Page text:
Woman Uses Neti Pot, Ends Up With Brain-Eating Amoeba

Alicia Farmer
December 8, 2018

Doctors are warning people about the dangers of using nonsterile water in neti pots after it was determined that a 69-year-old Seattle woman died from brain-eating amoebas.

Dr. Cobbs said she most likely became infected by Balamuthia mandrillaris, an amoeba that kills the brain cells slowly over time. According to the Centers for Disease Control and Prevention, a species of amoeba called Naegleria fowleri, one of the best-documented causes of such infections, is frequently present in fresh water, though infections are rare.

According to a report published in the International Journal of Infectious Diseases, doctors conducted a CT scan on the woman and noticed a legion in her brain.

"When I operated on this lady, a section of her brain about the size of a golf ball was bloody mush", Dr Charles Cobbs, a neurosurgeon at Swedish Medical Center in Seattle, told The Seattle Times. "We didn't have any clue what was going on, but when we got the actual tissue we could see it was the amoeba". So, he just took a sample and sent it to neuropathologists at Johns Hopkins University for further analysis. They hope her case will let other doctors know to consider an amoeba infection if a patient gets a sore or rash on the nose after rinsing their sinuses.

She contracted an amoeba called Balamuthia mandrillaris. "There were these amoeba all over the place just eating brain cells".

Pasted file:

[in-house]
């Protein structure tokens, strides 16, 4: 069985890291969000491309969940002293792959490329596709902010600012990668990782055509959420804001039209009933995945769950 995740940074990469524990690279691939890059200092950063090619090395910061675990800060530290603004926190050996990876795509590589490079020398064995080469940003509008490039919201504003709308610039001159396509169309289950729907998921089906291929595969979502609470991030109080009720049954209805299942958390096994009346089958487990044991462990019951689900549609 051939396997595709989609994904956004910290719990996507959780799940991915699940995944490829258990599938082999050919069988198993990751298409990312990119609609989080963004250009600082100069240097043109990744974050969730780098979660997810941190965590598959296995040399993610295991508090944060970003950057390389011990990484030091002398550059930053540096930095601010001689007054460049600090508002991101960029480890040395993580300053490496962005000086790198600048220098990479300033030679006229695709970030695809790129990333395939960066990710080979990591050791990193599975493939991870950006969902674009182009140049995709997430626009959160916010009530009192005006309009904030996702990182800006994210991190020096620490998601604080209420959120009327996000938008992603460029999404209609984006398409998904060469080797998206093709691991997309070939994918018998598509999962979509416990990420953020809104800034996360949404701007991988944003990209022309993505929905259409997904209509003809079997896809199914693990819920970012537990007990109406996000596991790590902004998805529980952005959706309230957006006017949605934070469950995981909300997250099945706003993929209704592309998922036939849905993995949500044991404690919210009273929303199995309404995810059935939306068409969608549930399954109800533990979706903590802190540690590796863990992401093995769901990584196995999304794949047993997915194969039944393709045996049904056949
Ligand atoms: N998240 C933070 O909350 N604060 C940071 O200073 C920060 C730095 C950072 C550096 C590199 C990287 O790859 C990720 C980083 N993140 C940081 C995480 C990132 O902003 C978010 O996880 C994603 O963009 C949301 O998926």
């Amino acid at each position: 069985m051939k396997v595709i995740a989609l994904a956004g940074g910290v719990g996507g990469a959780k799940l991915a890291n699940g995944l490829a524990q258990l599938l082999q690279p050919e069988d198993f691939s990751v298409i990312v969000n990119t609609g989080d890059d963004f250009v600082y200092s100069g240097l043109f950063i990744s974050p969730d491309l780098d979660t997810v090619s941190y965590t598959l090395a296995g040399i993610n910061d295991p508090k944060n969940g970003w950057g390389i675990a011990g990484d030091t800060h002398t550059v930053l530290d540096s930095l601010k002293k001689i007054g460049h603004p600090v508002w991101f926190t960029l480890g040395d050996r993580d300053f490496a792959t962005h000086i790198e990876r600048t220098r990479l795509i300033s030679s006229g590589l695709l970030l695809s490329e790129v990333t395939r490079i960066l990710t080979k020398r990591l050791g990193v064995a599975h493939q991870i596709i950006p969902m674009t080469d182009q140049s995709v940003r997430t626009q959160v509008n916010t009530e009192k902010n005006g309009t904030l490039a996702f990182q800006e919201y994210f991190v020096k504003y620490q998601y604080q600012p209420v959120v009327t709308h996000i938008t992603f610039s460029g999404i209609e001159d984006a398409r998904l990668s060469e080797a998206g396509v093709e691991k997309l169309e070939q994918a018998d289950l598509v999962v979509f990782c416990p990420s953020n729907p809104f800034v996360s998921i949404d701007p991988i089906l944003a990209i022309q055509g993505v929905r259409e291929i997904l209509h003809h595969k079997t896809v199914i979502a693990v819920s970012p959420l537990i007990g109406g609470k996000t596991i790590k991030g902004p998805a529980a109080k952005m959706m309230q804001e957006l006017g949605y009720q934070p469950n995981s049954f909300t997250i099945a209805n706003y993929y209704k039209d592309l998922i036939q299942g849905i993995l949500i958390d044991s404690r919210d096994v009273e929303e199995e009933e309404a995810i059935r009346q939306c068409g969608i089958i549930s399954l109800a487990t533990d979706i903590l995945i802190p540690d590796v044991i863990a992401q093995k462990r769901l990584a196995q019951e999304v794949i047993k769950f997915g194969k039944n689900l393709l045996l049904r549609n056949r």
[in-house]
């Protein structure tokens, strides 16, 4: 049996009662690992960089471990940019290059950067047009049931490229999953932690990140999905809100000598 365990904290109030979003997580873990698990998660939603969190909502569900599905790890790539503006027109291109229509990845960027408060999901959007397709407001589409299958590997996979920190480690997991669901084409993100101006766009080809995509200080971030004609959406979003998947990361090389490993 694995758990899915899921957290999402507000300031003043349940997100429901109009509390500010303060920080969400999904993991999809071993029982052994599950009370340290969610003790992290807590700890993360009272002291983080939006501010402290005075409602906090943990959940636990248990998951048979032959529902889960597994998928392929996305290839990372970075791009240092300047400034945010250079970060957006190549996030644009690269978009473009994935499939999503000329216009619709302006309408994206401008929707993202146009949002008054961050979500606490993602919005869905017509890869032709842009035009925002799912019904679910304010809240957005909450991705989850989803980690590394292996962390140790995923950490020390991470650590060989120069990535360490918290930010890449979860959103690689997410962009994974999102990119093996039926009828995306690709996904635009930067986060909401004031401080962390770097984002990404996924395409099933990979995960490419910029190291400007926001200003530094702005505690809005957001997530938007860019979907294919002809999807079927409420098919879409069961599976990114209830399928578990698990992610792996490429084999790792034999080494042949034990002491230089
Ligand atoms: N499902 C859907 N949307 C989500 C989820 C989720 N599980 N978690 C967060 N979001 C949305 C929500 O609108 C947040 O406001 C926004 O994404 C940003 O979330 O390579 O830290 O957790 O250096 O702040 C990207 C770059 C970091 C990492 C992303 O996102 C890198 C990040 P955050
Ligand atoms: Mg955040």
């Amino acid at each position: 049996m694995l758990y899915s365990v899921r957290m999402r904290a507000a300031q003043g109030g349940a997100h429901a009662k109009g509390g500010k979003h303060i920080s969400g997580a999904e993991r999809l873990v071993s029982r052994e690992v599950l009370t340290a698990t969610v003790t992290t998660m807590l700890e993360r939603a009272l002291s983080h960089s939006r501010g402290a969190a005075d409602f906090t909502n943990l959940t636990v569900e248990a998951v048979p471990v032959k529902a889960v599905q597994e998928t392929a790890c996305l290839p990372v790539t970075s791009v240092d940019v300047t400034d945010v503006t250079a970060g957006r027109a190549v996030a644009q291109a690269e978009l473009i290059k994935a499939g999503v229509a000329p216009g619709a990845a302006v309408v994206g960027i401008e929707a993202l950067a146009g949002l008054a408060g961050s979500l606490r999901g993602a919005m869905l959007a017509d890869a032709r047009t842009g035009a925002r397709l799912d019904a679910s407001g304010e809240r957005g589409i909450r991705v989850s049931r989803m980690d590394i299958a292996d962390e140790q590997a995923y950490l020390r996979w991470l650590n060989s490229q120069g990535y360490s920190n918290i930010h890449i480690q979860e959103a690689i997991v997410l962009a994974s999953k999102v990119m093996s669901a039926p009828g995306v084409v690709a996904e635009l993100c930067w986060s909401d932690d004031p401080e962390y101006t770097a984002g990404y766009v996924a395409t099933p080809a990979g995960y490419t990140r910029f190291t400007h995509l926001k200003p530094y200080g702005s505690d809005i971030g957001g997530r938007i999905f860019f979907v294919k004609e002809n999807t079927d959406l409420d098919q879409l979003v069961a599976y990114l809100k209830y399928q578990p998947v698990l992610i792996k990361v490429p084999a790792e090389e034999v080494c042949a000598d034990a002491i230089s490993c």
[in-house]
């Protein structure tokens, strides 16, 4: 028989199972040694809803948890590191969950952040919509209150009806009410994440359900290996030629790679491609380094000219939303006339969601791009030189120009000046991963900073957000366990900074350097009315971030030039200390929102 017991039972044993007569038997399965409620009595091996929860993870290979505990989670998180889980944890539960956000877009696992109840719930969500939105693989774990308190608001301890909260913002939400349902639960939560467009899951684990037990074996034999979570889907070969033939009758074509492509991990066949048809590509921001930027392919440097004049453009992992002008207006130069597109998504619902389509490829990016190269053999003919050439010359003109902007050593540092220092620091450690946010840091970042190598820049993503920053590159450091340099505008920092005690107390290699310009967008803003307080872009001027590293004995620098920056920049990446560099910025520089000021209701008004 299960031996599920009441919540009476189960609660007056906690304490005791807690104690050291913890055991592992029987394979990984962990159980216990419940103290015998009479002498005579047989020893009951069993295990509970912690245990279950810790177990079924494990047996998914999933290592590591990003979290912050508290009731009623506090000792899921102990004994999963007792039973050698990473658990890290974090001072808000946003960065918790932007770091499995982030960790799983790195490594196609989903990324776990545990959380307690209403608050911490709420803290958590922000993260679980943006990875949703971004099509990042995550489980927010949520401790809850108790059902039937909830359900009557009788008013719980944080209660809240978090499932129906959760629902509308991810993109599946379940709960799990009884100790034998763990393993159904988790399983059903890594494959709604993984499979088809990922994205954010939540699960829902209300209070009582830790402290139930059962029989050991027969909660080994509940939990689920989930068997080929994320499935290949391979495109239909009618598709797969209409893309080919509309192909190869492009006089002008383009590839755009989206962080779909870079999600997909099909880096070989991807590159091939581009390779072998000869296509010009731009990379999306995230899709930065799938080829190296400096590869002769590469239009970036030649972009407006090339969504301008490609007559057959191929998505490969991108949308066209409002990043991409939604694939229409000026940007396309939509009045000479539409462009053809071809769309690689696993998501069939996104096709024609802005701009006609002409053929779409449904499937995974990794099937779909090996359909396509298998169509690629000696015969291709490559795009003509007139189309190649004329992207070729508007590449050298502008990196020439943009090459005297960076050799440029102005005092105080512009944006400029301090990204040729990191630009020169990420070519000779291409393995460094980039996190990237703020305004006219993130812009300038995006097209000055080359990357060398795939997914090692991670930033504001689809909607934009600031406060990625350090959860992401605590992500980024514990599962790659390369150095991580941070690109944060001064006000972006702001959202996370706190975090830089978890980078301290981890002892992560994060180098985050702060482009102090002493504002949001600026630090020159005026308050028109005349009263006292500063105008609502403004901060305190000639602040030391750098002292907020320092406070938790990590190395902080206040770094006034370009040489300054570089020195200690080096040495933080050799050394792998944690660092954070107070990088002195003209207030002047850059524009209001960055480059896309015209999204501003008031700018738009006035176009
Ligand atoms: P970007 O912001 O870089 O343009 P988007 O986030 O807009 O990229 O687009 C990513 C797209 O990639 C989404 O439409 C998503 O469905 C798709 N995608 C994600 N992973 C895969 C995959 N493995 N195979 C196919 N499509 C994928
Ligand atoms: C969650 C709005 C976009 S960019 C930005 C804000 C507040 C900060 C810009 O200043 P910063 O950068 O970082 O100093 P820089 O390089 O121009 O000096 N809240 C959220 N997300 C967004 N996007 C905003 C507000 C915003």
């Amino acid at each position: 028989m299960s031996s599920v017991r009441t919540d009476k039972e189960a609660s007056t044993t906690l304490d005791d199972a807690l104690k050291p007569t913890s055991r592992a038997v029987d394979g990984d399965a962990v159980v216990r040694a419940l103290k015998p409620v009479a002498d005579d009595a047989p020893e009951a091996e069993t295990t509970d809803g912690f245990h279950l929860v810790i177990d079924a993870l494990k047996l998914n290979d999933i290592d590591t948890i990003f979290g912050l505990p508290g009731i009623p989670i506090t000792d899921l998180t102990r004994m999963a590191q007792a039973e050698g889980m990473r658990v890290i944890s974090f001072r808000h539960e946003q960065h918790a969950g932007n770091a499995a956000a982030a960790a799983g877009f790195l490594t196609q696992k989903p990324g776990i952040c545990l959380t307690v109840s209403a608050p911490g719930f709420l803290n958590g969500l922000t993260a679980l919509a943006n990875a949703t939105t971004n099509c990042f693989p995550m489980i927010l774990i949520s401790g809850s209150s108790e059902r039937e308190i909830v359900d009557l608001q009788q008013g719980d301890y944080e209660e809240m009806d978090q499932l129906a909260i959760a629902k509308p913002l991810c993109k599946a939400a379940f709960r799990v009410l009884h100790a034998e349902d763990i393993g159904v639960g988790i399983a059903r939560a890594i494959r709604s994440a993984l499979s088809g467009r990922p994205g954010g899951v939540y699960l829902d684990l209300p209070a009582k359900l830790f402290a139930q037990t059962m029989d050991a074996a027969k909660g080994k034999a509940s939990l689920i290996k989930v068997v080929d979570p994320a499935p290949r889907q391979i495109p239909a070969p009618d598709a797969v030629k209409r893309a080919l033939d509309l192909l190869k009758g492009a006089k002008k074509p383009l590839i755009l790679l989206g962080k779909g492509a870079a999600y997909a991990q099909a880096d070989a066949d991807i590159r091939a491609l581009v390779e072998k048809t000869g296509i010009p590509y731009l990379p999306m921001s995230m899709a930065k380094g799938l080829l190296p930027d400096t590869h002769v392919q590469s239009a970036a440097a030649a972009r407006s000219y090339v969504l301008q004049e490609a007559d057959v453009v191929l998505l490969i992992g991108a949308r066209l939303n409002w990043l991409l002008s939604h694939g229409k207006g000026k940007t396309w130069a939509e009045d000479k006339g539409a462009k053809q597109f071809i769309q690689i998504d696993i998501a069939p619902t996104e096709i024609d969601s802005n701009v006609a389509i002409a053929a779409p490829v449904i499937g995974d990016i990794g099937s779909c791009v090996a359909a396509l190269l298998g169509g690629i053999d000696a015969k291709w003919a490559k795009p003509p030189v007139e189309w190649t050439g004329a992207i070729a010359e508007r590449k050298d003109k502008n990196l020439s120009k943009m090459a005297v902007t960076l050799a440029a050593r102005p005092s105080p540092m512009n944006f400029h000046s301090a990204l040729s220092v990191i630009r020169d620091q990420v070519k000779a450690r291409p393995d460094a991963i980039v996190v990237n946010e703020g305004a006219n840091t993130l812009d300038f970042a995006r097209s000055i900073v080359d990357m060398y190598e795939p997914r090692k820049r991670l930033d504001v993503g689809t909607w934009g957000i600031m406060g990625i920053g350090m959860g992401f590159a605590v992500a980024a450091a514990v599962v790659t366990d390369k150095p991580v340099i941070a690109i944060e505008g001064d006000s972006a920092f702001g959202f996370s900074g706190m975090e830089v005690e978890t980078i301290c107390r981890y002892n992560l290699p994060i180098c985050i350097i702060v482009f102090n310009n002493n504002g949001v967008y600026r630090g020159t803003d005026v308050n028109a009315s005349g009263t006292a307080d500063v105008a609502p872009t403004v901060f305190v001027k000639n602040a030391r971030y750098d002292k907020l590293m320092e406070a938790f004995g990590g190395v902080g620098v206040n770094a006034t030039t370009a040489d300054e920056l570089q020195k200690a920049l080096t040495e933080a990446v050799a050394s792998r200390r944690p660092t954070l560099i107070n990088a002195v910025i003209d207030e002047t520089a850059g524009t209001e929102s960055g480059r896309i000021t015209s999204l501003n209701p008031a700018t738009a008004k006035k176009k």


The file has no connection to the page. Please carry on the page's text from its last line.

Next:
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According to the doctors who treated the woman, the non-sterile water that she used it thought to have contained Balamuthia mandrillaris, an amoeba that over the course of weeks to months can cause a very rare and nearly always fatal infection in the brain. Within a week, she was in a coma, and her family chose to take her off life support. There have been over 200 diagnoses of the disease worldwide, 70 of which were in the U.S., per the CDC.

The contaminated water went up the woman's nose "toward [the] olfactory nerves in the upper part of her nasal cavity", The Seattle Times reported, which ultimately caused the infection which first appeared as a red sore on her nose.

"We believe that she was using a device to irrigate her sinuses that some people use called a neti pot. Often patients will think that using bottled water is fine and assume it is distilled, it that is actually not the case". "So that's what we suspect is the source of the infection", Cobbs said, according to KIRO.

"It's extremely important to use sterile saline or sterile water", Dr. Cobbs said.

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